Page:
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Down the Rabbit Hole
Paul Kiritsis, PsyD candidate, DPhil., MA (Psychology), MA (History)

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The Mesa World Retreat: The Forgiveness Exercise

Paul Kiritsis - Saturday, November 30, 2013

The primary purpose of the Mesa World Retreat at the Grampians was to de-stress, de-clutter, and dis-identify from the monotonous routines of our day-to-day lives. One of the first exercises we did was what one might define as a deliberate expulsion of negatively-charged emotion, an exercise which took the guise of unconditional forgiveness. The act of forgiveness is important, if only to exorcise inner demons which may in the end prove detrimental to our psychological and spiritual wellbeing.

We were to compile a list of persons that warranted forgiveness on our part. After compiling these lists, we would enter into our meditation space in the master bedroom for about fifteen to twenty minutes (or however much time was needed) and visualize each individual in turn. This could be done sitting or lying down on the bed and with the eyes open or shut. The methodology was secondary to the act so particularities were insignificant. The aim was to visualize them before us, forgive them, and then dismiss them with love. It was as simple as that.

I ended up forgiving about six people who I felt had wronged and dishonoured me. I had to forgive so and so for being rude; so and so for completely misunderstanding my intention; and so and so for trying to obviate me from my chosen path. You get the drift. In my eyes much of this seemed clear-cut, until I ruminated upon it further. Suddenly, as if colliding with some vortices of inner wisdom, I began to realize that the external events that had led to these lamentable circumstances weren’t as black and white as what they had originally appeared. We all look at external events with a kaleidoscope wrought by our own perceptions, perceptions which are themselves motivated by a bundle of sentiments, biases, thought-desires, and goals. Some we’re conscious of, however in most cases it appears we’re unconscious of the motivating factors behind our behaviours and actions. Throw in the fact that these are all in a continual state of evolutionary development and what we get is extrapsychic tension and conflict. By virtue of these differences, two individuals will rarely be on the same wavelength with every aspect of their lives.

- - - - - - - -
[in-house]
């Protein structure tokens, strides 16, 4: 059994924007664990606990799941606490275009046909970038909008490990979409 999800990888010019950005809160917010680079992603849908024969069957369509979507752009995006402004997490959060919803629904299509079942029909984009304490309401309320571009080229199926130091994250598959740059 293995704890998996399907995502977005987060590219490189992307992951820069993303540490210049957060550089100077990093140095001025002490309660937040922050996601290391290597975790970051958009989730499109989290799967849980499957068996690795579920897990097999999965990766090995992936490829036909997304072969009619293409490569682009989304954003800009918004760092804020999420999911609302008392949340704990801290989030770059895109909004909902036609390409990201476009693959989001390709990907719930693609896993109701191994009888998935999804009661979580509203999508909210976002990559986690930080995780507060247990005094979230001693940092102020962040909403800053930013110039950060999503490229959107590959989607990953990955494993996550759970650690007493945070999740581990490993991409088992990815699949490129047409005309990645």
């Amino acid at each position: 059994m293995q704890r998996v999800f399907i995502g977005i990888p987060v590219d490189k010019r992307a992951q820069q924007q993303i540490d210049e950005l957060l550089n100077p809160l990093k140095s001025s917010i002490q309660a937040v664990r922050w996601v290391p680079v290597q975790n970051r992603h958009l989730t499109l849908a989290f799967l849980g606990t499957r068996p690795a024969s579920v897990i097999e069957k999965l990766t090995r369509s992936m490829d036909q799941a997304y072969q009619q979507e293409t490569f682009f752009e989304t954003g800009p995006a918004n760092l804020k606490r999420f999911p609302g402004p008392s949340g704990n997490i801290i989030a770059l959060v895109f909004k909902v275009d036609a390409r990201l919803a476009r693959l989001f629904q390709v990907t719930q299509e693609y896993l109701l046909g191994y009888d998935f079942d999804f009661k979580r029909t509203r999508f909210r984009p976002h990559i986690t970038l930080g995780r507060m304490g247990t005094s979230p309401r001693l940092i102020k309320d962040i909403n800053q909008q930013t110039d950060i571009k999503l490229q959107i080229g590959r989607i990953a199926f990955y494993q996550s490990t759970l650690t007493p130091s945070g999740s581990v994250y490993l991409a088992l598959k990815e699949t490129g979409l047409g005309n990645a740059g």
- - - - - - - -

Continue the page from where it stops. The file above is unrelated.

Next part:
Often what we and what significant others want on an unconscious level are as different as chalk and cheese. We externalize these intrinsic valuations in some way or another and when they are not returned or reciprocated we become irritated, angry, resentful, and in the most extreme cases outright vindictive. It becomes a case of, “When I talk green the colour of your behaviour is red. When I talk red, the colour of your behaviour is green. Why can’t we both be on the wavelength of red?” Naturally the end result is a chemical reaction that mirrors the meeting of fire and water–the noxious fumes of misunderstanding and argument.